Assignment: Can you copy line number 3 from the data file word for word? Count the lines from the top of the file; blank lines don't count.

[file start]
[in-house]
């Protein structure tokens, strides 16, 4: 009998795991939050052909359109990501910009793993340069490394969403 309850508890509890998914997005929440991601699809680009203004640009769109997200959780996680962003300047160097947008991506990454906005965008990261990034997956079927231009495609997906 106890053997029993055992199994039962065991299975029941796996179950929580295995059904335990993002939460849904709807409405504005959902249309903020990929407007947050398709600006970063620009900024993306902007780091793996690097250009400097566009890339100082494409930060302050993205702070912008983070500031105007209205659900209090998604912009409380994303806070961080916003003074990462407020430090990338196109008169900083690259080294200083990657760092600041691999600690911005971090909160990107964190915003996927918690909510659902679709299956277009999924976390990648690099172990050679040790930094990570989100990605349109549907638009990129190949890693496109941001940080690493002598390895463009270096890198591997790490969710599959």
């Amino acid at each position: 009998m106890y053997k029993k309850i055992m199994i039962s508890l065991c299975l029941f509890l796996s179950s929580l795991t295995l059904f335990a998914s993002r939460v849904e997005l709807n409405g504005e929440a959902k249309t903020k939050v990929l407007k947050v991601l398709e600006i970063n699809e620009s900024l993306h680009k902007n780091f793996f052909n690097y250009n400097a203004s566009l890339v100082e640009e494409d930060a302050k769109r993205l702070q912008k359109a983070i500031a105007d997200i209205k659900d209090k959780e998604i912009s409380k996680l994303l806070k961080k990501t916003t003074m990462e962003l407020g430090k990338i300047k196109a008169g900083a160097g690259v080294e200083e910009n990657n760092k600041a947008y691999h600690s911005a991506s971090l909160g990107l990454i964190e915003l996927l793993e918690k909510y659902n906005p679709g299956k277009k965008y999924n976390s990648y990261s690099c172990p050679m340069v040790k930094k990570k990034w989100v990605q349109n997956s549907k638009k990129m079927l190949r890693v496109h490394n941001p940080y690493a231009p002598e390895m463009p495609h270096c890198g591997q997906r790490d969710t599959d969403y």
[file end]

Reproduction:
């Amino acid at each position: 009998m106890y053997k029993k309850i055992m199994i039962s508890l065991c299975l029941f509890l796996s179950s929580l795991t295995l059904f335990a998914s993002r939460v849904e997005l709807n409405g504005e929440a959902k249309t903020k939050v990929l407007k947050v991601l398709e600006i970063n699809e620009s900024l993306h680009k902007n780091f793996f052909n690097y250009n400097a203004s566009l890339v100082e640009e494409d930060a302050k769109r993205l702070q912008k359109a983070i500031a105007d997200i209205k659900d209090k959780e998604i912009s409380k996680l994303l806070k961080k990501t916003t003074m990462e962003l407020g430090k990338i300047k196109a008169g900083a160097g690259v080294e200083e910009n990657n760092k600041a947008y691999h600690s911005a991506s971090l909160g990107l990454i964190e915003l996927l793993e918690k909510y659902n906005p679709g299956k277009k965008y999924n976390s990648y990261s690099c172990p050679m340069v040790k930094k990570k990034w989100v990605q349109n997956s549907k638009k990129m079927l190949r890693v496109h490394n941001p940080y690493a231009p002598e390895m463009p495609h270096c890198g591997q997906r790490d969710t599959d969403y």